Noticeable inclusions that range from easy to very easy to see are visible to a skilled grader using 10x magnification. SI2 diamonds have a greater number of inclusions that will almost always be visible to the unaided eye. As with the SI1 clarity diamonds, they can offer great value for money and depending on the inclusions it can be possible to find an eye-clean stone at a fraction of the price of higher clarity grades. Like SI1 diamonds, avoid larger, single inclusions. On the GIA report, these can be identified by the diamond plot where inclusions are marked or by the inclusion comments.
Avoid SI2 diamonds that have a grade setting inclusion that is cloud or a large, center crystal. Crystals in SI diamonds are typically black and so they are more visible without magnification. Common SI2 inclusions are larger crystals, twinning wisps, feathers, clouds and knots.
Although SI1 and SI2 are in general not eye-clean, the impurities may be light in color or scattered and so in up to 20% of cases, SI1 graded diamonds may appear to be eye-clean. That number falls to just 5% for SI2s.
Obvious inclusions are visible to a skilled grader using 10x magnification and can often times be seen face-up without magnification, sometimes affect the stone's durability and can be so numerous or large that they affect transparency and brilliance. These diamonds will always have inclusions clearly visible to the naked eye, even on the strictest certificates, such as those of the GIA. Even though it is still possible for reputable jeweller's to source such diamonds upon request, we would recommend choosing SI2 clarity diamonds or above.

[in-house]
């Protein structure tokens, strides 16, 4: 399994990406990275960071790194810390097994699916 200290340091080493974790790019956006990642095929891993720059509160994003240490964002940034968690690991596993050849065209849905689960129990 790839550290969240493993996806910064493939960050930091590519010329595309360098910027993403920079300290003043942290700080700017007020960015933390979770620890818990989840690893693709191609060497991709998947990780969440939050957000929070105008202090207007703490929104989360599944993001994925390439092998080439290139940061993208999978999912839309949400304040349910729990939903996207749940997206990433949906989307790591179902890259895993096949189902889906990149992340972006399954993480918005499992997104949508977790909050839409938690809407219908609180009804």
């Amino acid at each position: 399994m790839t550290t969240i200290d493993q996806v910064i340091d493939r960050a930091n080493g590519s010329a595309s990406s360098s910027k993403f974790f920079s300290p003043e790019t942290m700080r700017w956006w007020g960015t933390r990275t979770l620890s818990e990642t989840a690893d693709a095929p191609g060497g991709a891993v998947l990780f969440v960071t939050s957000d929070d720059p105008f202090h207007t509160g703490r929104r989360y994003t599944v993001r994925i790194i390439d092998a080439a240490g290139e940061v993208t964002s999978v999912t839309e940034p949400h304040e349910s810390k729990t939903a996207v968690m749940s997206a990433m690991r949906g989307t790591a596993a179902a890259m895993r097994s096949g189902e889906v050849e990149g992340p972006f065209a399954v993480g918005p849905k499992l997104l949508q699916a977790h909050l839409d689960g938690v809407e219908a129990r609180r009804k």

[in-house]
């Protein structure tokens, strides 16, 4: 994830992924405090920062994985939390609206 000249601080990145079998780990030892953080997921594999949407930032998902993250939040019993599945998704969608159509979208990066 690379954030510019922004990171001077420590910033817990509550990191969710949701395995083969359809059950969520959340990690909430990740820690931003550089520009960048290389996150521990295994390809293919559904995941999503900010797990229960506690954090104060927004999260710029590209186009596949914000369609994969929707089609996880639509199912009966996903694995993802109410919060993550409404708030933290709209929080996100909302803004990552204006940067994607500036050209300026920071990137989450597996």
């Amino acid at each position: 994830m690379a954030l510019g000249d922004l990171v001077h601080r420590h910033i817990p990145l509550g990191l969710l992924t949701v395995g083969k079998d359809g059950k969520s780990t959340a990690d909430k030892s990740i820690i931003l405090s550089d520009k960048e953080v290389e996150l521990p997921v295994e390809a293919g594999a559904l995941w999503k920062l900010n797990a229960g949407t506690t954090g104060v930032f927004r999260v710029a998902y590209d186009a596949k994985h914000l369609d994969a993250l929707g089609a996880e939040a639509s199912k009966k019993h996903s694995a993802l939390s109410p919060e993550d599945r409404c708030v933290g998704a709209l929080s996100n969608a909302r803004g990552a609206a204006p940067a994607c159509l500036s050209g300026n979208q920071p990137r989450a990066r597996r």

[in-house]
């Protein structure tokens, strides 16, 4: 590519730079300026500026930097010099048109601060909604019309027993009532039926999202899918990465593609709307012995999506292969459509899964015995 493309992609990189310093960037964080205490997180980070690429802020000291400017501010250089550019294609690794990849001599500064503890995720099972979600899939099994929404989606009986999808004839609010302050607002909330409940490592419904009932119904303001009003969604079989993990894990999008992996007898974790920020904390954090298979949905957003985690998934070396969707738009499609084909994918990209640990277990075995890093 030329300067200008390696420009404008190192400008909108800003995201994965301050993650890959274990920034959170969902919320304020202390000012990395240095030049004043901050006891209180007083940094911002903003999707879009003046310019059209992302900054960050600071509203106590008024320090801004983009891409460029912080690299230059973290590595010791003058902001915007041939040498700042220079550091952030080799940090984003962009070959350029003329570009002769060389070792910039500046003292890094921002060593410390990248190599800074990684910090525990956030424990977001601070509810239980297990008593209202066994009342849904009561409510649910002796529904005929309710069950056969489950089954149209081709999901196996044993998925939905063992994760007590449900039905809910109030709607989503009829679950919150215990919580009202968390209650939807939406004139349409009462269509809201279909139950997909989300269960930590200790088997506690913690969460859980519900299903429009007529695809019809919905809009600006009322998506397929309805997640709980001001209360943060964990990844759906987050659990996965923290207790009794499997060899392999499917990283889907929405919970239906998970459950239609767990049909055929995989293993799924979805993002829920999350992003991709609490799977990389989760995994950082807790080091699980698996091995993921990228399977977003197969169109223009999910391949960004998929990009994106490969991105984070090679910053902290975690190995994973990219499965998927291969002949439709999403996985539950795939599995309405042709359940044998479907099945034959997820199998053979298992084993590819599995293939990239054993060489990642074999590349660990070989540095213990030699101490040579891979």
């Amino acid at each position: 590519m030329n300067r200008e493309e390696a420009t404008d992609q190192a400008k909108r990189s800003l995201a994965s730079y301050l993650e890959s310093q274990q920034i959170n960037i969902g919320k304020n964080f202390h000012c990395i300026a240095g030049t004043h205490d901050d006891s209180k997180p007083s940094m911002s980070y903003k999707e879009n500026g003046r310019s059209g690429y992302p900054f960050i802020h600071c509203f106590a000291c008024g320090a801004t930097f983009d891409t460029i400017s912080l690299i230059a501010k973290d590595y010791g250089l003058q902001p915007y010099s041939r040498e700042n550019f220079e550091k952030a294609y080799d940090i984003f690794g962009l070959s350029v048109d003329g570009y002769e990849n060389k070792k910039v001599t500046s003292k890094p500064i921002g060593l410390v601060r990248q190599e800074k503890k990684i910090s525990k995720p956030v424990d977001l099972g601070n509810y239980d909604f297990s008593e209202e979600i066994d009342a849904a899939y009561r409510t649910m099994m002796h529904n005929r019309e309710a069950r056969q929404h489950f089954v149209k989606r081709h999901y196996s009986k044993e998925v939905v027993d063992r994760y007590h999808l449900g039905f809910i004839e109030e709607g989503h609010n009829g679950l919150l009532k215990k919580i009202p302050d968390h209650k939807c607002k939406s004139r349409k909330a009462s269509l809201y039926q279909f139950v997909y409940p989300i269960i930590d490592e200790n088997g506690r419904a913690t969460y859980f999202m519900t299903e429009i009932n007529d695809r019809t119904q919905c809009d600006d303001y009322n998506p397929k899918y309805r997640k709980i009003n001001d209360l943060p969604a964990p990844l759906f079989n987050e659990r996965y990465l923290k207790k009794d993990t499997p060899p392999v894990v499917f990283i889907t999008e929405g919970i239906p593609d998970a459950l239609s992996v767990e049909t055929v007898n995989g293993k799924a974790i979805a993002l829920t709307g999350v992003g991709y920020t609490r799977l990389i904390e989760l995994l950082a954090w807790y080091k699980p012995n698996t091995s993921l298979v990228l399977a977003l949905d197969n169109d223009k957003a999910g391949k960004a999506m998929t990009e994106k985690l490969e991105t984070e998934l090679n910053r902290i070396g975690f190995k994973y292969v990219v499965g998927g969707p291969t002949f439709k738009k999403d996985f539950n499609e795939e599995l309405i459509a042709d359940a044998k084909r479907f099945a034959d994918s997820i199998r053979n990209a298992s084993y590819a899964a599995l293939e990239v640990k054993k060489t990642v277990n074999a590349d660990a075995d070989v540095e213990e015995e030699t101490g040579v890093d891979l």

I1 clarity grades can be very budget conscious, and can really allow you to reach a greater carat weight or desirable color grade. Diamonds in this category have little or no structural impact from inclusions, but it is recommended to avoid diamonds with a single, larger grade setting inclusion. Often, inclusions will reflect in other diamond facets, making them more noticeable. Common I1 inclusions are large crystals, feathers, clouds, knots and activities.